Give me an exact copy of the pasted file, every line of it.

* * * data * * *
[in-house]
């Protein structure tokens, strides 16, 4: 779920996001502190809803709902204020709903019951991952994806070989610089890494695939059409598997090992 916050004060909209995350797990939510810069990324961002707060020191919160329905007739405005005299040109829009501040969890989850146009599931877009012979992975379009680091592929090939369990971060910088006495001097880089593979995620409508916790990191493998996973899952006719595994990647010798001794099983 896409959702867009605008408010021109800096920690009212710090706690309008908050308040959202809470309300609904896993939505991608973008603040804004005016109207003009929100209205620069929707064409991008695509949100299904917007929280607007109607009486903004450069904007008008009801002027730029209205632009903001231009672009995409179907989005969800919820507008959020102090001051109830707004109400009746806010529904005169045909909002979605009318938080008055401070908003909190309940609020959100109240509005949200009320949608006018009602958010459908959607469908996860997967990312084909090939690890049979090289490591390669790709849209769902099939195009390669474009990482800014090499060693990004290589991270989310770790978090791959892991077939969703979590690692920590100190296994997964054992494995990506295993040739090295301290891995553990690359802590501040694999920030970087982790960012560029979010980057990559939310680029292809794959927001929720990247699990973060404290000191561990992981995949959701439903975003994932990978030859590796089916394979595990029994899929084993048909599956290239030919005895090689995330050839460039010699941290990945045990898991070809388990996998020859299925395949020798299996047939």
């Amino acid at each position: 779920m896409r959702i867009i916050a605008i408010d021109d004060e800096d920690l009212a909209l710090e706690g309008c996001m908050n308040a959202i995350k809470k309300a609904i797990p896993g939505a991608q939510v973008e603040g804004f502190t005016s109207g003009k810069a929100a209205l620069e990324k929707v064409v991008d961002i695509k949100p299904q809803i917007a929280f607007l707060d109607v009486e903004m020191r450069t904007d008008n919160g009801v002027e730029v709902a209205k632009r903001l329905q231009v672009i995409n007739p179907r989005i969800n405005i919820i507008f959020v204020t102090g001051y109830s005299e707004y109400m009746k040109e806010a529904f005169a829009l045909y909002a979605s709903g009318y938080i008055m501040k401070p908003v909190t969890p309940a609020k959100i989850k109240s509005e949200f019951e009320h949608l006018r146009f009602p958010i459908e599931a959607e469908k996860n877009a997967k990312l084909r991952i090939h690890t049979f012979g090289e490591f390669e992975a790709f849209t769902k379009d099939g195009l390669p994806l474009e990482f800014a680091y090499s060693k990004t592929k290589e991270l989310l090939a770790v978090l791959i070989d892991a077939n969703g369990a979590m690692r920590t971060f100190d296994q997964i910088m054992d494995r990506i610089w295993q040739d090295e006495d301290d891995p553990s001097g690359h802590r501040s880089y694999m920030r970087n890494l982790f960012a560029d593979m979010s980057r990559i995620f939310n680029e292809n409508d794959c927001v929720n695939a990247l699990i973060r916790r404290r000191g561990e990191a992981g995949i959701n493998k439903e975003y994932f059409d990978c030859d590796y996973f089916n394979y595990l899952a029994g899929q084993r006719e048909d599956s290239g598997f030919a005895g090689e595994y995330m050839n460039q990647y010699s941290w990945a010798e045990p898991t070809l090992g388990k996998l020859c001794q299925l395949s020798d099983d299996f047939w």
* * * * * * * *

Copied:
[in-house]
């Protein structure tokens, strides 16, 4: 779920996001502190809803709902204020709903019951991952994806070989610089890494695939059409598997090992 916050004060909209995350797990939510810069990324961002707060020191919160329905007739405005005299040109829009501040969890989850146009599931877009012979992975379009680091592929090939369990971060910088006495001097880089593979995620409508916790990191493998996973899952006719595994990647010798001794099983 896409959702867009605008408010021109800096920690009212710090706690309008908050308040959202809470309300609904896993939505991608973008603040804004005016109207003009929100209205620069929707064409991008695509949100299904917007929280607007109607009486903004450069904007008008009801002027730029209205632009903001231009672009995409179907989005969800919820507008959020102090001051109830707004109400009746806010529904005169045909909002979605009318938080008055401070908003909190309940609020959100109240509005949200009320949608006018009602958010459908959607469908996860997967990312084909090939690890049979090289490591390669790709849209769902099939195009390669474009990482800014090499060693990004290589991270989310770790978090791959892991077939969703979590690692920590100190296994997964054992494995990506295993040739090295301290891995553990690359802590501040694999920030970087982790960012560029979010980057990559939310680029292809794959927001929720990247699990973060404290000191561990992981995949959701439903975003994932990978030859590796089916394979595990029994899929084993048909599956290239030919005895090689995330050839460039010699941290990945045990898991070809388990996998020859299925395949020798299996047939």
């Amino acid at each position: 779920m896409r959702i867009i916050a605008i408010d021109d004060e800096d920690l009212a909209l710090e706690g309008c996001m908050n308040a959202i995350k809470k309300a609904i797990p896993g939505a991608q939510v973008e603040g804004f502190t005016s109207g003009k810069a929100a209205l620069e990324k929707v064409v991008d961002i695509k949100p299904q809803i917007a929280f607007l707060d109607v009486e903004m020191r450069t904007d008008n919160g009801v002027e730029v709902a209205k632009r903001l329905q231009v672009i995409n007739p179907r989005i969800n405005i919820i507008f959020v204020t102090g001051y109830s005299e707004y109400m009746k040109e806010a529904f005169a829009l045909y909002a979605s709903g009318y938080i008055m501040k401070p908003v909190t969890p309940a609020k959100i989850k109240s509005e949200f019951e009320h949608l006018r146009f009602p958010i459908e599931a959607e469908k996860n877009a997967k990312l084909r991952i090939h690890t049979f012979g090289e490591f390669e992975a790709f849209t769902k379009d099939g195009l390669p994806l474009e990482f800014a680091y090499s060693k990004t592929k290589e991270l989310l090939a770790v978090l791959i070989d892991a077939n969703g369990a979590m690692r920590t971060f100190d296994q997964i910088m054992d494995r990506i610089w295993q040739d090295e006495d301290d891995p553990s001097g690359h802590r501040s880089y694999m920030r970087n890494l982790f960012a560029d593979m979010s980057r990559i995620f939310n680029e292809n409508d794959c927001v929720n695939a990247l699990i973060r916790r404290r000191g561990e990191a992981g995949i959701n493998k439903e975003y994932f059409d990978c030859d590796y996973f089916n394979y595990l899952a029994g899929q084993r006719e048909d599956s290239g598997f030919a005895g090689e595994y995330m050839n460039q990647y010699s941290w990945a010798e045990p898991t070809l090992g388990k996998l020859c001794q299925l395949s020798d099983d299996f047939w």